When he stood up, giving them his best attempt at a real grin, Logan looked up and said with a completely straight face, “Hope you’re gonna screw Stark’s brains out tonight, Cap.”
Steve coughed, a little. He could feel himself turning red. “Excuse me?” he said.
Logan shrugged. “Might not get another chance,” he muttered, already looking back down.
Well, he supposed that was that, then. Steve looked around at the others, wondering what they thought of that—but they weren’t reacting much. Steve could feel himself blushing, but none of the others seemed that surprised. Had they all already known? He supposed they must have. Like Natasha had said, they apparently weren’t all that subtle.
“Oh,” he said. “Right. I’ll, um, I’ll tell him you said that.”
Logan snorted, sounding amused.
“Right,” Steve said again, and turned around and headed for the hut where he knew Tony was waiting for him.
He stepped inside, closed the door, and Tony looked up from where he was sitting on the floor. There was bedding laid out on the other side of the room, but he was surrounded by tech, pieces of Ultron robots. “Steve,” he said, smiling, and got to his feet, wiping greasy hands down the sides of his undersuit. Steve closed the door behind him, and then Tony was on him, kissing him, both hands on his shoulders, then moving up warmly to cup the sides of his neck as he licked his way into his mouth.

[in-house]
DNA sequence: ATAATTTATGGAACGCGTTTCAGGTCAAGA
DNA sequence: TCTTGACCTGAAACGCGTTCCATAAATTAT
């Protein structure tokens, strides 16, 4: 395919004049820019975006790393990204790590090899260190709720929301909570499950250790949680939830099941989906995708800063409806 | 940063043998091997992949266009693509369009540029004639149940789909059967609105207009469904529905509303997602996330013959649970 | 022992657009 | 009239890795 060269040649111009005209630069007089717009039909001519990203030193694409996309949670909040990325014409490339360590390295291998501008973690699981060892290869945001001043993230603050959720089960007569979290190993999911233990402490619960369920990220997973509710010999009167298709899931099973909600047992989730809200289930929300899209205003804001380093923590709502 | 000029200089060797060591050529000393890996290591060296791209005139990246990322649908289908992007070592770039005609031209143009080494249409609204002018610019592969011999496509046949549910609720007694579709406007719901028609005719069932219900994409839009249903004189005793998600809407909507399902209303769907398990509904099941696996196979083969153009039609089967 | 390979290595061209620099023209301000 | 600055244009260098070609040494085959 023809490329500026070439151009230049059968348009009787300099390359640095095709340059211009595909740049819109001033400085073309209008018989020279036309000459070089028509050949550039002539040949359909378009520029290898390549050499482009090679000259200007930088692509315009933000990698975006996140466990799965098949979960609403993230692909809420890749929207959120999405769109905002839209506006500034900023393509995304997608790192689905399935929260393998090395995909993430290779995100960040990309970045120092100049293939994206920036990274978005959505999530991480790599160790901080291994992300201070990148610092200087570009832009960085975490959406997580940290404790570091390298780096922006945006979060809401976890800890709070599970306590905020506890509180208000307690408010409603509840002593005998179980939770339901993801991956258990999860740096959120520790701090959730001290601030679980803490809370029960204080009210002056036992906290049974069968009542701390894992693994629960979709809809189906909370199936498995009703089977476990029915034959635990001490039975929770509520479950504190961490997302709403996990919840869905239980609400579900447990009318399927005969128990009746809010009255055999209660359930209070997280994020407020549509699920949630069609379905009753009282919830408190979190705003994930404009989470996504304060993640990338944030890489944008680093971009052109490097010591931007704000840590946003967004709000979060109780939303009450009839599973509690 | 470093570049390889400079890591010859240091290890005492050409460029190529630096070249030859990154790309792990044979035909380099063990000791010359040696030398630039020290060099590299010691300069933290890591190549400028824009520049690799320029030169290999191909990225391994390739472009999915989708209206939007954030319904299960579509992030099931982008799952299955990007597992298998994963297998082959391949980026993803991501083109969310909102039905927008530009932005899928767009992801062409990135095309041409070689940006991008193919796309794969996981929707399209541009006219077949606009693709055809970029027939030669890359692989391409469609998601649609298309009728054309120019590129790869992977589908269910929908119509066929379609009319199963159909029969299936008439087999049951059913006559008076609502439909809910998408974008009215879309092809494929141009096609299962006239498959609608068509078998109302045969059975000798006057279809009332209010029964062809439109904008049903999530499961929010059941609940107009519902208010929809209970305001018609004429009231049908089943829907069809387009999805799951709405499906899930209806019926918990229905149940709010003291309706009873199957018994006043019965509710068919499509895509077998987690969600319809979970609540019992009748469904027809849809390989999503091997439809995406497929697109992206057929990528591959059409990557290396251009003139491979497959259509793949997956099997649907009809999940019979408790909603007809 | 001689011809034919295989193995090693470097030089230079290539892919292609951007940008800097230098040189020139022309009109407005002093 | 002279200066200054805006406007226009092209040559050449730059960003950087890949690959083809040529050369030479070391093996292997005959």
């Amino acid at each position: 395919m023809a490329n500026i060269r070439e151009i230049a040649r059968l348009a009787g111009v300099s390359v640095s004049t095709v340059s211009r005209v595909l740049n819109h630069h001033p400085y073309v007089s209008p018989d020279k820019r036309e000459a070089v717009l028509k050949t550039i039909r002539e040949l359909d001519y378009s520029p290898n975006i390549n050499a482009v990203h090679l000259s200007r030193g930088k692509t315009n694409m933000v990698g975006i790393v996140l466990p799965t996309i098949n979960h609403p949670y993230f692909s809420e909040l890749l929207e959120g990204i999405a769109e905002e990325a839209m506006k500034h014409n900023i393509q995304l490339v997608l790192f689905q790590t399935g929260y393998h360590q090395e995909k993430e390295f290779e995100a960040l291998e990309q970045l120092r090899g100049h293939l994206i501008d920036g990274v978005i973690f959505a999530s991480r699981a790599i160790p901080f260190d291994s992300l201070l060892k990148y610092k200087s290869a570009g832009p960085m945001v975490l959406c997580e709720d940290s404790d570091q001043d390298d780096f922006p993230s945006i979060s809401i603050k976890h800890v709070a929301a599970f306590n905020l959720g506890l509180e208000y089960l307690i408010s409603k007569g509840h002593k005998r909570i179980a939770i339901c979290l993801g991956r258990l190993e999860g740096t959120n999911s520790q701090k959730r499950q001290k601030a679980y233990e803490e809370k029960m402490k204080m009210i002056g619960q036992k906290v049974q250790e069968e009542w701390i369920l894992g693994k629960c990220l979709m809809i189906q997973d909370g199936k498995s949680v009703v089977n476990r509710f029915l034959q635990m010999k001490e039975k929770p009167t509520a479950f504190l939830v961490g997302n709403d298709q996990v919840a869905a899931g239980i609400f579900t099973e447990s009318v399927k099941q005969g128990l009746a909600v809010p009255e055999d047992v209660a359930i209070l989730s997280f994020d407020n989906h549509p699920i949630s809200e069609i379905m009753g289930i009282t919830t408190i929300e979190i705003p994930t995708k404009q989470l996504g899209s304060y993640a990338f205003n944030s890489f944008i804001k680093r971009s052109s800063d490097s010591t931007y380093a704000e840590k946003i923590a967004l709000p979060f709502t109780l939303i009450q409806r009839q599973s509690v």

“Mmph,” Steve said, a little startled, but not at all badly. He reached up, wrapped his arms around Tony’s back, leaned into him with eagerness. Tony kissed him even more thoroughly, both fierce and somehow sweet, exploring every inch of his mouth, his lips, with slow determination. When he finally pulled away, Steve’s knees felt weak, and Tony just turned his head, began to kiss along Steve’s jaw to his ear, down his throat. Steve shivered as Tony’s stubble scraped across his skin.
“Mmm,” Tony said, and trailed his tongue along his throat. Steve couldn’t help it, he gasped.
“Tony,” he said breathlessly.
“Yes, honey?” Tony asked, biting lightly at the sensitive skin of Steve’s jaw.
Steve felt like maybe he needed to sit down. “I think they all know about us,” he said, instead, taking Tony’s face in his hands so he could press kisses of his own into his mouth.
“Mmm,” Tony said, and grinned, a wry little smirk against Steve’s mouth. “Good. Then we don’t have to worry about making noise.”
“Tony,” Steve said, knowing he was blushing faintly. He settled his hands at Tony’s back, tracing them down over his spine, again feeling the reassuring shape of him, the give and flex of his muscles solid under his hands. “What are you working on?”